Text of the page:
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and then converting to polar coordinates in which r2 = x2 + y2, dxdy = rdrd0, and r ranges from 0 to 1 and 0 ranges from 0 to 2p.

Abramowitz and Stegun (1974) give a variety of computational approximations for the normal probability density function in terms of

It should be apparent that P(x) + Q(x) = 1. In general, most of the computational formulae are not particularly transparent and, I suspect, were developed as much by trial and error as by formal analysis. There is one formula, however, which is easily understood and important; this is the behavior of Q(x) when x is large. Recall from introductory statistics that hypothesis testing involves asking for the probability of obtaining the observed or more extreme data, given a certain hypothesis (whether this is a sensible question or not is, to some extent, one of the central disputes between frequentist and Bayesian statistics; see Connections for more details).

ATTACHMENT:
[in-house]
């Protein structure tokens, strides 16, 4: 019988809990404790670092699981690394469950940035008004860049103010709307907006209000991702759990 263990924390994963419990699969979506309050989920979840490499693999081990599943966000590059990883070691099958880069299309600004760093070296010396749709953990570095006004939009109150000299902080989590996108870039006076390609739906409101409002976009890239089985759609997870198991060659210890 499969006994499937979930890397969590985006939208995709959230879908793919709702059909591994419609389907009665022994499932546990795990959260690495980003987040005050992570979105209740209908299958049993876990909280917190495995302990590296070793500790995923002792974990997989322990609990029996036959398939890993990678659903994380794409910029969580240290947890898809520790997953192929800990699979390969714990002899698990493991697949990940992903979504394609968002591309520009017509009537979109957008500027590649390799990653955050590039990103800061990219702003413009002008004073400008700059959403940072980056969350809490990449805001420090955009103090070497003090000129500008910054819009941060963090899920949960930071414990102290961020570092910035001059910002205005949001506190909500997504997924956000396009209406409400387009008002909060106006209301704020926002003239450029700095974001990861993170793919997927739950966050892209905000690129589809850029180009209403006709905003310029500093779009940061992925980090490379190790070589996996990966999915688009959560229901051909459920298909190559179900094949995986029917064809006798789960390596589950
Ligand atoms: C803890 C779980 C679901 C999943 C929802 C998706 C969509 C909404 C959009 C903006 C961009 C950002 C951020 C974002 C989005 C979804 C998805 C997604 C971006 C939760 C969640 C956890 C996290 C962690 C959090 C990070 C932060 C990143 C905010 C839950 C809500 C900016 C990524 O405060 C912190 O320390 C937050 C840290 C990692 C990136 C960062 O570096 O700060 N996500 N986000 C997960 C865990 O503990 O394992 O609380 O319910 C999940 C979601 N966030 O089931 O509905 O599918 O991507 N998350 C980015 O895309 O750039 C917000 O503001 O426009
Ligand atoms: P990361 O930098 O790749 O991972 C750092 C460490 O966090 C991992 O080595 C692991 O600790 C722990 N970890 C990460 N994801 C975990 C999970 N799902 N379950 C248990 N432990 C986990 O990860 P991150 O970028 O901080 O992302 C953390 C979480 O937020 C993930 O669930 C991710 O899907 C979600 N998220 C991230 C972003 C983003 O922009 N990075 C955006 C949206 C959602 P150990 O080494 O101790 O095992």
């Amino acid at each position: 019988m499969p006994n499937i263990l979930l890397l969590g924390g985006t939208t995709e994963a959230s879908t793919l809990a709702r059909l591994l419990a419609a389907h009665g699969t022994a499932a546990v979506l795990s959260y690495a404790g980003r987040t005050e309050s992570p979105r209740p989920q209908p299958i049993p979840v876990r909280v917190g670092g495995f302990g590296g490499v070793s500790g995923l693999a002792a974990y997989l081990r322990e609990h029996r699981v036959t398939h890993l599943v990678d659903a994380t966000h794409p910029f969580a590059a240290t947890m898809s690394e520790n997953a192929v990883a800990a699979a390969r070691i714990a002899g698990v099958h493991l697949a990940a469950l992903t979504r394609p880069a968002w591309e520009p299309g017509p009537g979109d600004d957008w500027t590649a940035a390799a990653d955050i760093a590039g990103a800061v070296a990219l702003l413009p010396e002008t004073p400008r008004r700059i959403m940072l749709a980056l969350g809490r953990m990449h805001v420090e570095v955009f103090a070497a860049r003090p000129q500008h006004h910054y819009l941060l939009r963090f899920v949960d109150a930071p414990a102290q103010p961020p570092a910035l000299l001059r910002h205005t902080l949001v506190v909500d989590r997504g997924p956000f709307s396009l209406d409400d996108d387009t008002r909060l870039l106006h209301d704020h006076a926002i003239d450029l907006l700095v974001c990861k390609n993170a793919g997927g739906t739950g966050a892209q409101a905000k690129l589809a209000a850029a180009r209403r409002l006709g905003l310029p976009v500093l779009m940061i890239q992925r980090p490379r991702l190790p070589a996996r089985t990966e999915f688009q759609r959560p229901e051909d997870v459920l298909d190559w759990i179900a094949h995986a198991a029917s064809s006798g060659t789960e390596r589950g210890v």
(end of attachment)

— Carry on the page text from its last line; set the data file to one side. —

To be very specific, if somewhat trivial, let us suppose that we observe a single realization, x, of the random variable Xand want to test the hypothesis that X~ N(0, 1). Our data consist of the observation x, which we will assume is positive, and the hypothesis is tested by computing the probability of obtaining a value of x or more extreme. That is, we need to evaluate Q(x). The key to the computation lies in recognizing that exP -T

so that we can write the integral in g(x) as exP( -2 'ds =

We now integrate the right hand side by parts (J* wdv = wv — J vdw) with w = — 1/s and v = exp(— s2/2) to obtain

Now when x is big, the integrand on the right hand side of Eq. (3.72) is surely smaller than the original integrand. To deal with this integral, we integrate by parts again, which makes the resulting integrand even smaller. Repeated application of integration by parts will give us what

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